Instant Office just add water

 09 Jun 2014

At 12WBT, the studio is a place for meetings. 

It says a lot about the ever-morphing nature of the modern workplace that this was a company that had a thriving workforce before it had a place it could call home.

The brainchild of television fitness celebrity, Michelle Bridges, 12WBT (which stands for 12 Week Body Transformation) is one case study that confirms that sectors of the workforce are evolving in unexpected ways. That is to say, it’s easy to assume that the natural order is now for companies to gradually devolve to a point where employees can increasingly work remotely, when in fact a company can manifest in exactly the opposite way.

It’s easy to assume that a go-ahead company’s evolution is now marked by ever more employees working remotely from the office, when in fact the opposite is also true.

As architect Ian Moore explains, before his firm designed 12WBT an office in Sydney’s Surry Hills “the company had 20 employees all working from home and this space has quite literally brought them all together for the first time.”

12WBT offers an individualised, online programme of exercises and diet and was initially run out of gyms with a small staff working from home. It was so successful that it needed an instant office and a corporate identity to match this young and vibrant new company.

The brief called for office space for 16 permanent staff, four hot desks, four directors offices, a reception room, a meeting room, shower and bathroom facilities and a studio space incorporating a full kitchen for online cooking demonstrations. The studio/ kitchen also had the dual purpose of serving as a breakout space for the office.

Needless to say the studio/kitchen is the hub of the office and central to its design – and a Zip HydroTap is a crucial element in handling the ever-present demand for boiling, chilled and filtered water in the space. “It’s a major social space for the staff and allows for casual meetings to take place around a large communal table that is also used for cooking demonstrations,” says Moore.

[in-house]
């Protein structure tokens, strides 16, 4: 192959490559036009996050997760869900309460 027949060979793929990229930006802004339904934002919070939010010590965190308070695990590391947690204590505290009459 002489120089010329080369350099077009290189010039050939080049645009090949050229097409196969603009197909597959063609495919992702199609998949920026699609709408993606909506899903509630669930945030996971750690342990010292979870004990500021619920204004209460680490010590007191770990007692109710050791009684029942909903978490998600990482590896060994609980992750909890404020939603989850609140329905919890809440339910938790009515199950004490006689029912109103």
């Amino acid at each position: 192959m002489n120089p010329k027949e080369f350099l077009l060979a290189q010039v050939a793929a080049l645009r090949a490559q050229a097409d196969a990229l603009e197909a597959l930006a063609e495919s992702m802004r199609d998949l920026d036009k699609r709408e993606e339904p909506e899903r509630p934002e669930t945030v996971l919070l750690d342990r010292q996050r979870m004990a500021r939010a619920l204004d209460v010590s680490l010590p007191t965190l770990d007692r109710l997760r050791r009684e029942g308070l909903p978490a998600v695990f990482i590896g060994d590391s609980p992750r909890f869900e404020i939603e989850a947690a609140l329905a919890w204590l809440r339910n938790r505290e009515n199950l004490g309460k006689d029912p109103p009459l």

“The Zip HydroTap is a crucial element”

The need for connectivity yet privacy between the common areas and office space has been provided by a fritted glass. The studio can be screened off by a curtain during filming. The rest of the time “the space has been designed to make best use of the natural light and cross ventilation provided by the existing windows along the east and west facades of the building,” says Moore. “There are no internal walls to the space, minimising the need for artificial lighting and air conditioning.” All windows can be opened and there are no doors to the offices to impede ventilation. All light fittings are LED.

Built in what was a “rudimentary building with a concrete slab,” the ceilings are concrete too, so carpets have been added to ensure it isn’t a loud and echo-filled space – which would be unsuitable for filming. The yellow and avocado green carpet also lends the space its colour and the basis of palette, which is continued with Eames ‘Shell’ chairs upholstered in either grey or avocado green and two three-metre avocado green sofas. Meanwhile some Benjamin Hubert pendant lights “give the feel of a smaller, more intimate office rather than just a huge open plan commercial office space”. And, says Moore, they concentrate pools of light where needed.
"Article taken from Boiling Point issue no. 21, published by the Indesign Media Asia Pacific. Words by Guy Allenby, Photography by Daniel Mayne, Architect by Ian Moore Architects"